Pictures and tributes from a fantastic evening
Ivor Heller said that Wimbledon hero Dickie Guy’s speech set the tone for a great evening as the club celebrated its success in style on Saturday night.
Our club president was joined by first-team squad and management, AFC Wimbledon Ladies and Girls, along with Academy and Foundation staff, in a unique celebration ahead of the play-off final.
Former Wimbledon player Chris Perry was also a special guest and he was presented to the crowd of around 500 people to give the final speech.
Commercial Director Ivor Heller said: “The first speech from Dickie opened proceedings and anyone present could not have failed to have been moved by its sheer guts and bravery. It was an amazing speech and it set the tone for a great evening. It never looked back after that.”
Dickie, who has suffered from illness in recent years, is picture in our gallery above with Chief Executive Erik Samuelson and Miles Jacobson from Sports Interactive.
The gallery above shows a wide selection of pictures from the night (photographs taken by Stuart Butcher, Pro Sports Images).
Kay Skelton, Executive Director at the AFC Wimbledon Foundation, gave a brilliant speech that summed up our ethos as a community club.
“Everyone has achieved so much at this club and from the Foundation’s point of view we have definitely changed lives, which is what we set out to do at the start of this season,” said Kay. “I’ve had letters from PE instructors saying that children who would never have taken part in physical activity are now participating in every after-school class because of AFC Wimbledon.
“We have provided 5,194 hours of activities during the season and engaged with 25,529 people, ranging from 4-75 years. This has been through schools sports, PE lessons, Saturday morning clubs, holiday courses, disability programmes and Walking Football.”
Of course, on the pitch it’s been a great end to the season with Neal Ardley having guided the club to a first-ever competitive match at Wembley since AFC Wimbledon was formed.
During his speech, Neal reflected on a dramatic win at Accrington – and revealed that no team-talk was necessary before extra-time.
“I was going to give a team-talk, but I did not need to because I could see this fire in their eyes,” said Neal. “They were never going to lose that game in a million years and now they are going to play on the greatest stage in football.
“We have a wonderful group of lads and they have given us this wonderful feeling at the moment. They have certainly made my dreams come true so I thank them for that, but there is a lot that goes on behind the scenes to produce the talent that we have and put them in a Wimbledon shirt.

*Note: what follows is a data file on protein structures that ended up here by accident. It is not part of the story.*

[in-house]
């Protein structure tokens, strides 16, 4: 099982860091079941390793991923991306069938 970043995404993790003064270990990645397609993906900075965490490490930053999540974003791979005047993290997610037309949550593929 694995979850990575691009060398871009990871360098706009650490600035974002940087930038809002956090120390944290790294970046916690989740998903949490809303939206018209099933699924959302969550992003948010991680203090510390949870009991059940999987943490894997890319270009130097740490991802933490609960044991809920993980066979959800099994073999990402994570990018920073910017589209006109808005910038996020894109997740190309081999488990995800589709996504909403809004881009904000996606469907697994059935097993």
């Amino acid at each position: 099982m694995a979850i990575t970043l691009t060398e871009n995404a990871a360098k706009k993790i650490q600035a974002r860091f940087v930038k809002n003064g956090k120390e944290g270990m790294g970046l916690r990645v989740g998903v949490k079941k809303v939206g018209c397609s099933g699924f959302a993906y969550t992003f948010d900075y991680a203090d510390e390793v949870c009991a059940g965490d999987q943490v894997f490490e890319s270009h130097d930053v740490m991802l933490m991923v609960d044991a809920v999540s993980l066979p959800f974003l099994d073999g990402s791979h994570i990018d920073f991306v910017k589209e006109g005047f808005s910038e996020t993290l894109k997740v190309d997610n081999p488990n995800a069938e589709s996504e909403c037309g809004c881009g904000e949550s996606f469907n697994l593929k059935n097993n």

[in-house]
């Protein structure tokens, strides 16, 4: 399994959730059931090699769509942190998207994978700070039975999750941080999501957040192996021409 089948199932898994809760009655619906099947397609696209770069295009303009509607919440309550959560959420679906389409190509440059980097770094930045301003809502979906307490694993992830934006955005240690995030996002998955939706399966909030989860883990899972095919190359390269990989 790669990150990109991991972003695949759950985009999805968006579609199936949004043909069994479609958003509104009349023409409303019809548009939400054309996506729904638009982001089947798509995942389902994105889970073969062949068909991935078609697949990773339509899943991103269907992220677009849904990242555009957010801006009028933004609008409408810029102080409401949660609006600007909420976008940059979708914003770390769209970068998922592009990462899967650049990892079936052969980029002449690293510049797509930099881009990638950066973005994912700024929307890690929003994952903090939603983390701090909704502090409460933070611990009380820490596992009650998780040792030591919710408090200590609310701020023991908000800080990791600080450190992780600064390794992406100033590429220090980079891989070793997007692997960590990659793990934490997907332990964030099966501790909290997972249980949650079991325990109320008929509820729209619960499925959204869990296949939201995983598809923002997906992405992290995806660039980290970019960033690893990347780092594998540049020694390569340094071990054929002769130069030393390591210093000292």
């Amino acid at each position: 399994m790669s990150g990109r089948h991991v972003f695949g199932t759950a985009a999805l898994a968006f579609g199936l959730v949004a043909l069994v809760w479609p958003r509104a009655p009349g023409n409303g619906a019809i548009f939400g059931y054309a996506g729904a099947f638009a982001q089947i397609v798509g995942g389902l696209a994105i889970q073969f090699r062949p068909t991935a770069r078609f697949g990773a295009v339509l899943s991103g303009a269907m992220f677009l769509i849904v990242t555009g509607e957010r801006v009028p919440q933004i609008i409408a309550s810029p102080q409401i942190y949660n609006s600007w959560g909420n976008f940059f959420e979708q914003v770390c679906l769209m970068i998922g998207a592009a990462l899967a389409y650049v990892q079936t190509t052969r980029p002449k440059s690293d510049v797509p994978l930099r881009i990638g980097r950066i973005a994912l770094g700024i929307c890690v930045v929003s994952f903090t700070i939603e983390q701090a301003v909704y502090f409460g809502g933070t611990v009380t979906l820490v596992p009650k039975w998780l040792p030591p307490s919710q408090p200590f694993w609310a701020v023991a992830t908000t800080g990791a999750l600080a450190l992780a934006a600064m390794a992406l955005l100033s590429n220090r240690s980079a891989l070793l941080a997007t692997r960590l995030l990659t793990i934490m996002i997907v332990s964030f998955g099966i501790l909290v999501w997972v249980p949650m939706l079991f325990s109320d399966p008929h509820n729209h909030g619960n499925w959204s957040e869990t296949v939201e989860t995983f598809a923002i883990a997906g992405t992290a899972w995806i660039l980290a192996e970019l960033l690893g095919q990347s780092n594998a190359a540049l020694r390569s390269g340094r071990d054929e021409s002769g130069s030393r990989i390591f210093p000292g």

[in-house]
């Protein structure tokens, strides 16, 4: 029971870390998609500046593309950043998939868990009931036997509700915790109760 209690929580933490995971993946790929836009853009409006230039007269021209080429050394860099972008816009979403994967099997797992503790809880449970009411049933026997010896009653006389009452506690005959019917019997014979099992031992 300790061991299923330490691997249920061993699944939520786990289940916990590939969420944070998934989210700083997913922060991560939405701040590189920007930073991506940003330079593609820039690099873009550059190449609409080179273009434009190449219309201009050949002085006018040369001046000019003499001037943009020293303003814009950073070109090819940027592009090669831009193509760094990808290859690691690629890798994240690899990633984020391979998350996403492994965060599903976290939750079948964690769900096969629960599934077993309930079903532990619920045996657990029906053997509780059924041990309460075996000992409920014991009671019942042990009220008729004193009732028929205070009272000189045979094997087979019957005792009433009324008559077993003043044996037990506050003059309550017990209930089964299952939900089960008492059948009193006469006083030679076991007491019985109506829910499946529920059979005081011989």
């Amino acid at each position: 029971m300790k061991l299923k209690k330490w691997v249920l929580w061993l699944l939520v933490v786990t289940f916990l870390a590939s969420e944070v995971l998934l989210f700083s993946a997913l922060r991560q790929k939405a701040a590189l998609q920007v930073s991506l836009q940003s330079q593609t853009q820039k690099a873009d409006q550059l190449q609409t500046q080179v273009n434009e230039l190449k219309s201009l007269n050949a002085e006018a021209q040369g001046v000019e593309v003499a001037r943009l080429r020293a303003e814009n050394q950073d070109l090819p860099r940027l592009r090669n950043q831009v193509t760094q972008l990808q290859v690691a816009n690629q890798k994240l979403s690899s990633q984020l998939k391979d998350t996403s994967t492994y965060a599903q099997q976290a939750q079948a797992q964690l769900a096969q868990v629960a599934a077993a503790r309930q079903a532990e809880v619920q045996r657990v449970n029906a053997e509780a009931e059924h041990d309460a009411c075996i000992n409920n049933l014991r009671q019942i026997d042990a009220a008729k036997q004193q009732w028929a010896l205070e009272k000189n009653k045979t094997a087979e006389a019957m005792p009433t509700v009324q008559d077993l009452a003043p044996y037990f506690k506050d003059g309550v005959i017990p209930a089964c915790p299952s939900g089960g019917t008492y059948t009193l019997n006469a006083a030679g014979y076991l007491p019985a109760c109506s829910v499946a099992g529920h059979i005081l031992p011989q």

“Without the wonderful sponsorship and donations from Sports Interactive, Mike Richardson, the We Are Wimbledon Fund, Iain McNay, the Blue and Yellow Club, Chemflow, Paul Strank Roofing and Your Golf Travel, we could not have put this team together. There are probably ones I’ve missed, but the contributions from all of these people is where it starts. When they watch us walk out at Wembley they should be proud that they helped make it happen.”
Neal handed over to Player of the Year Paul Robinson, who was given a rousing ovation by those in attendance.
It was a hugely successful season for AFC Wimbledon Ladies and Girls with the first-team winning the league to earn promotion. Chairman Dennis Lowndes, manager Chris Lyons and captain Jess Trimnell summed up a fantastic campaign for the whole club.
Dennis said: “The Ladies and Girls section has grown because we now have 168 players with 10 teams at youth level ranging from U-11 to U-18, along with two senior teams. There has been success right the way through the club, including at junior level with four teams getting to Surrey Cup Finals and three of those winning. It’s been a fantastic year and the main thing is that all the girls have enjoyed themselves and that’s what football is all about.”
Academy Head of Coaching Mark Robinson presented Alfie Egan with the Academy Player of the Year award after his fine season that included helping the Under-18s into the last-16 of the FA Youth Cup.
Mark said: “I had a dream when I started here 11 years ago and I wanted us to be the most productive academy in the country. We still have a long way to go, but by 2020 we can do that. We also want to produce boys who understand the club and are good people so that even if they don’t make it, we’ve made a big difference to their lives. This year we’ve taken huge steps forward with that. We’ve had lads progress to earn professional contracts, but the other boys who did not get kept on have left with good memories and feelings about their time here.”